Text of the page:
Mundenhof KonTiKi Activities Educational activities

Educational activities for school classes and other groups

School classes and other groups can actively experience KonTiKi as an extracurricular site of learning on Wednesday and Thursday mornings. New interconnections will be introduced by means of practical activities and observation. Social competences will be enhanced and awareness of responsible treatment of our environment will be raised in group learning.

Wednesdays and Thursdays from 9 a.m. to noon
Registration and dates by phone at: (0761) 201 6593
Costs: 4 euros for schoolchildren from Freiburg, 5 euros for schoolchildren from outside Freiburg.

Mädchen mit einer Ziege im Grünen

From Sheep to Wool

Nowadays we almost never produce clothes ourselves manually. So it is all the more important for children to understand traditional methods of production. Our “From Sheep to Wool” project shows schoolchildren in small groups what their clothes are made of. What is the difference between polyester, cotton and wool? And what is the difference between sheep’s, alpaca’s and camel’s wool?Against this background, the children get to know some of the Mundenhof animals that provide wool, such as the sheep, alpacas, lamas and camels, and also look after some of them independently. In order to clarify the path from animal to clothing, various steps in the traditional method for processing wool are carried out during the project. The schoolchildren pluck the wool by hand or with carding machines. Finally, they produce their own strands of wool. During these work steps the children experience how time-consuming and work-intensive the manual production of a strand of wool, and thus a pullover, really is. They thus learn a new respect for their clothing.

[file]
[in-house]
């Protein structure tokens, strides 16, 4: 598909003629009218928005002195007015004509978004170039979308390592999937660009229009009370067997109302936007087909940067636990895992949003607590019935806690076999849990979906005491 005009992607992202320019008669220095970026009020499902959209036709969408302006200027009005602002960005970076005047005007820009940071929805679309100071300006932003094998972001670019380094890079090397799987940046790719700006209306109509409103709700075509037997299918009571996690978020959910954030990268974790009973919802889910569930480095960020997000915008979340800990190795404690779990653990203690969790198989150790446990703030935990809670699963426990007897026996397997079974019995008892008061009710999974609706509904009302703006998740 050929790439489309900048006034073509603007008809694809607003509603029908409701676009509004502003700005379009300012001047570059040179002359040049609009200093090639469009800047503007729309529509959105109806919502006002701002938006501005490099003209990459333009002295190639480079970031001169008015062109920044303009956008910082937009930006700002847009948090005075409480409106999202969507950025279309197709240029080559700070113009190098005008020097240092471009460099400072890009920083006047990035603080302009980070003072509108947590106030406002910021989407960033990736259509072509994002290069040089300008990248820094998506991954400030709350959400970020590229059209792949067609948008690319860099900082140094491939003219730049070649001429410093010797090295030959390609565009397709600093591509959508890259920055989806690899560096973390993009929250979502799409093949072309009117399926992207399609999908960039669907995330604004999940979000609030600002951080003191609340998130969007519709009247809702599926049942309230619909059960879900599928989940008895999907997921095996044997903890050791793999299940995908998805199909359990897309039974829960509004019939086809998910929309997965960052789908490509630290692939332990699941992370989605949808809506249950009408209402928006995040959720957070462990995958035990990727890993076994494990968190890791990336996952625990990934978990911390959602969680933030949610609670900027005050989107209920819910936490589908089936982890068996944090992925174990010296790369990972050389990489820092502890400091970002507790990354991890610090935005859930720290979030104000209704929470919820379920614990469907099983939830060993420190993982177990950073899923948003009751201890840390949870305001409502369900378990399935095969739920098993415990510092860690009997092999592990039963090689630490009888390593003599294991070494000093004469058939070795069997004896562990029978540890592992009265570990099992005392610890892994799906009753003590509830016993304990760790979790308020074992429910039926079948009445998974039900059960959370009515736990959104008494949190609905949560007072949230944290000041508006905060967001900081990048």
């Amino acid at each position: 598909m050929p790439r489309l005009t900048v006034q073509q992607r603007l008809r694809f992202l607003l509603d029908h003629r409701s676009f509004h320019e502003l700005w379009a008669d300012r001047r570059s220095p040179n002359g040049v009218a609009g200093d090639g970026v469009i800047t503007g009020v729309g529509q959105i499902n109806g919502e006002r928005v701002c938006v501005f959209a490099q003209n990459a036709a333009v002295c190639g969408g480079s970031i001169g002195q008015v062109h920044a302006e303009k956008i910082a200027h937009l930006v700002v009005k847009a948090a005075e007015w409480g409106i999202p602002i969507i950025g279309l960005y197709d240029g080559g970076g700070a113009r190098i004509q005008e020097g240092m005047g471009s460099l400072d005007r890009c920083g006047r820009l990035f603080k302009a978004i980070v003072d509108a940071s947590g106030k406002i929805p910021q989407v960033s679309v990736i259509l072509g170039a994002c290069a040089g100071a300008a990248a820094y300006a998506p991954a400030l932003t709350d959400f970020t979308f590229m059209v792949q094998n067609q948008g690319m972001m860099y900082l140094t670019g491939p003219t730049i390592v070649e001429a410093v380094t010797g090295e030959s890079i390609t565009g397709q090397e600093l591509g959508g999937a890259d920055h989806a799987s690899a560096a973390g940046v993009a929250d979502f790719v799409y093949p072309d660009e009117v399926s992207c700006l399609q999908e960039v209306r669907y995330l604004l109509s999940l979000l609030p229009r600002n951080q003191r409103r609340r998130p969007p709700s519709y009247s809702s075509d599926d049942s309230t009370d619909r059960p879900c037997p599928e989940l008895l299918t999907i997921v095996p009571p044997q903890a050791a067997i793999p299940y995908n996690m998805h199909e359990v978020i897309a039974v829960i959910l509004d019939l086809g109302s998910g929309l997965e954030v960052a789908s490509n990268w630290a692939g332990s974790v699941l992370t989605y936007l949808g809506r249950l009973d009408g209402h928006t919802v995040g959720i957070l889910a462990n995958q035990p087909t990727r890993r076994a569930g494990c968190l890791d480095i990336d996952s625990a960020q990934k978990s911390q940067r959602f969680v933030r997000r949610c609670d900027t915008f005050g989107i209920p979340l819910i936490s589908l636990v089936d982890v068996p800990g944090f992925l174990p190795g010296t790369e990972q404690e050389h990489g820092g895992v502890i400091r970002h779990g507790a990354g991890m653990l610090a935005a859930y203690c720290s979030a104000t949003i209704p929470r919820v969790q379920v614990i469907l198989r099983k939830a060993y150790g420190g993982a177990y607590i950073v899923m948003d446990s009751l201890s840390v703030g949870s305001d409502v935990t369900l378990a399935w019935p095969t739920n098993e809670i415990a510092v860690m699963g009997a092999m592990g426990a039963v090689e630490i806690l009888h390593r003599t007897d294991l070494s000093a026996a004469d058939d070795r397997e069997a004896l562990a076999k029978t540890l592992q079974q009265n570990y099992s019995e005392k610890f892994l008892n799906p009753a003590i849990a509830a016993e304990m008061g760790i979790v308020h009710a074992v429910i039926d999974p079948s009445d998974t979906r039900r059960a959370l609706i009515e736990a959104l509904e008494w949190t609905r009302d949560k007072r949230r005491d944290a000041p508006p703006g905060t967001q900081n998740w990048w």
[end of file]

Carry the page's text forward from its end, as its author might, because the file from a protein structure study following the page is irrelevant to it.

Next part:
From Corn to Bread

The school class project “From Corn to Bread” involves the schoolchildren in the practical implementation of the traditional processing of grain to bread. The children make their flour by hitting the grain with stones, as is still carried out by many peoples. They thus experience how much physical effort and time is involved in this work and just how much easier life is with a mill. The children bake their own rolls from the freshly ground flour. Whereby they experience for themselves how delicious a healthy wholemeal roll tastes. At the end of the project we visit the Mundenhof’s grain silo, in which the different types of grain are stored as animal feed.

Kinder verarbeiten Mehl zu einem Brotteig

All about Cows

Biodiversity is a hot topic today. There are many breeds of domestic cattle at the Mundenhof. We examine them and discover the differences – from native Hinterwälder cows to Tibetan yaks. Whereby the schoolchildren discover the relationship between physical features and geographical/climatic conditions.
After milking the cows themselves, the schoolchildren become more and more aware of the value of food with every step they undertake during the processing of the milk to butter and cheese.

Alpakas stehen in einem Bach

What’s hatching out here, then?

There are all sorts of bird species that the children can observe at close quarters at the Mundenhof. At the appropriate time of year, it is possible to watch the birds whilst they are brooding and rearing their young. The children learn the structure of the egg and the development from egg to chick. We then visit the henhouse and explain the difference between cage, barn and free-range husbandry. In this way, the children learn about the effects of husbandry on the animals and, when they buy eggs, they can tell how the animals were looked after.

Life in a Stream

One finds water at many places in the Mundenhof. For once, we want to turn our attention away from the large animals and investigate the fascinating habitat on the surface, and hidden below the surface, of the water. We examine the stream using nets, magnifying lenses and beakers. A dirty broth or drinking water? The small animals will show us!

Mehrere Hühner im Hühnerstall

Sweet Honey – Hard-Working Bees

People have been using bees to supply honey and wax for hundreds of years. But how and why do bees produce these things? Where do bees live? How does such a bee colony live together? We follow the bees in their beehive – well protected of course.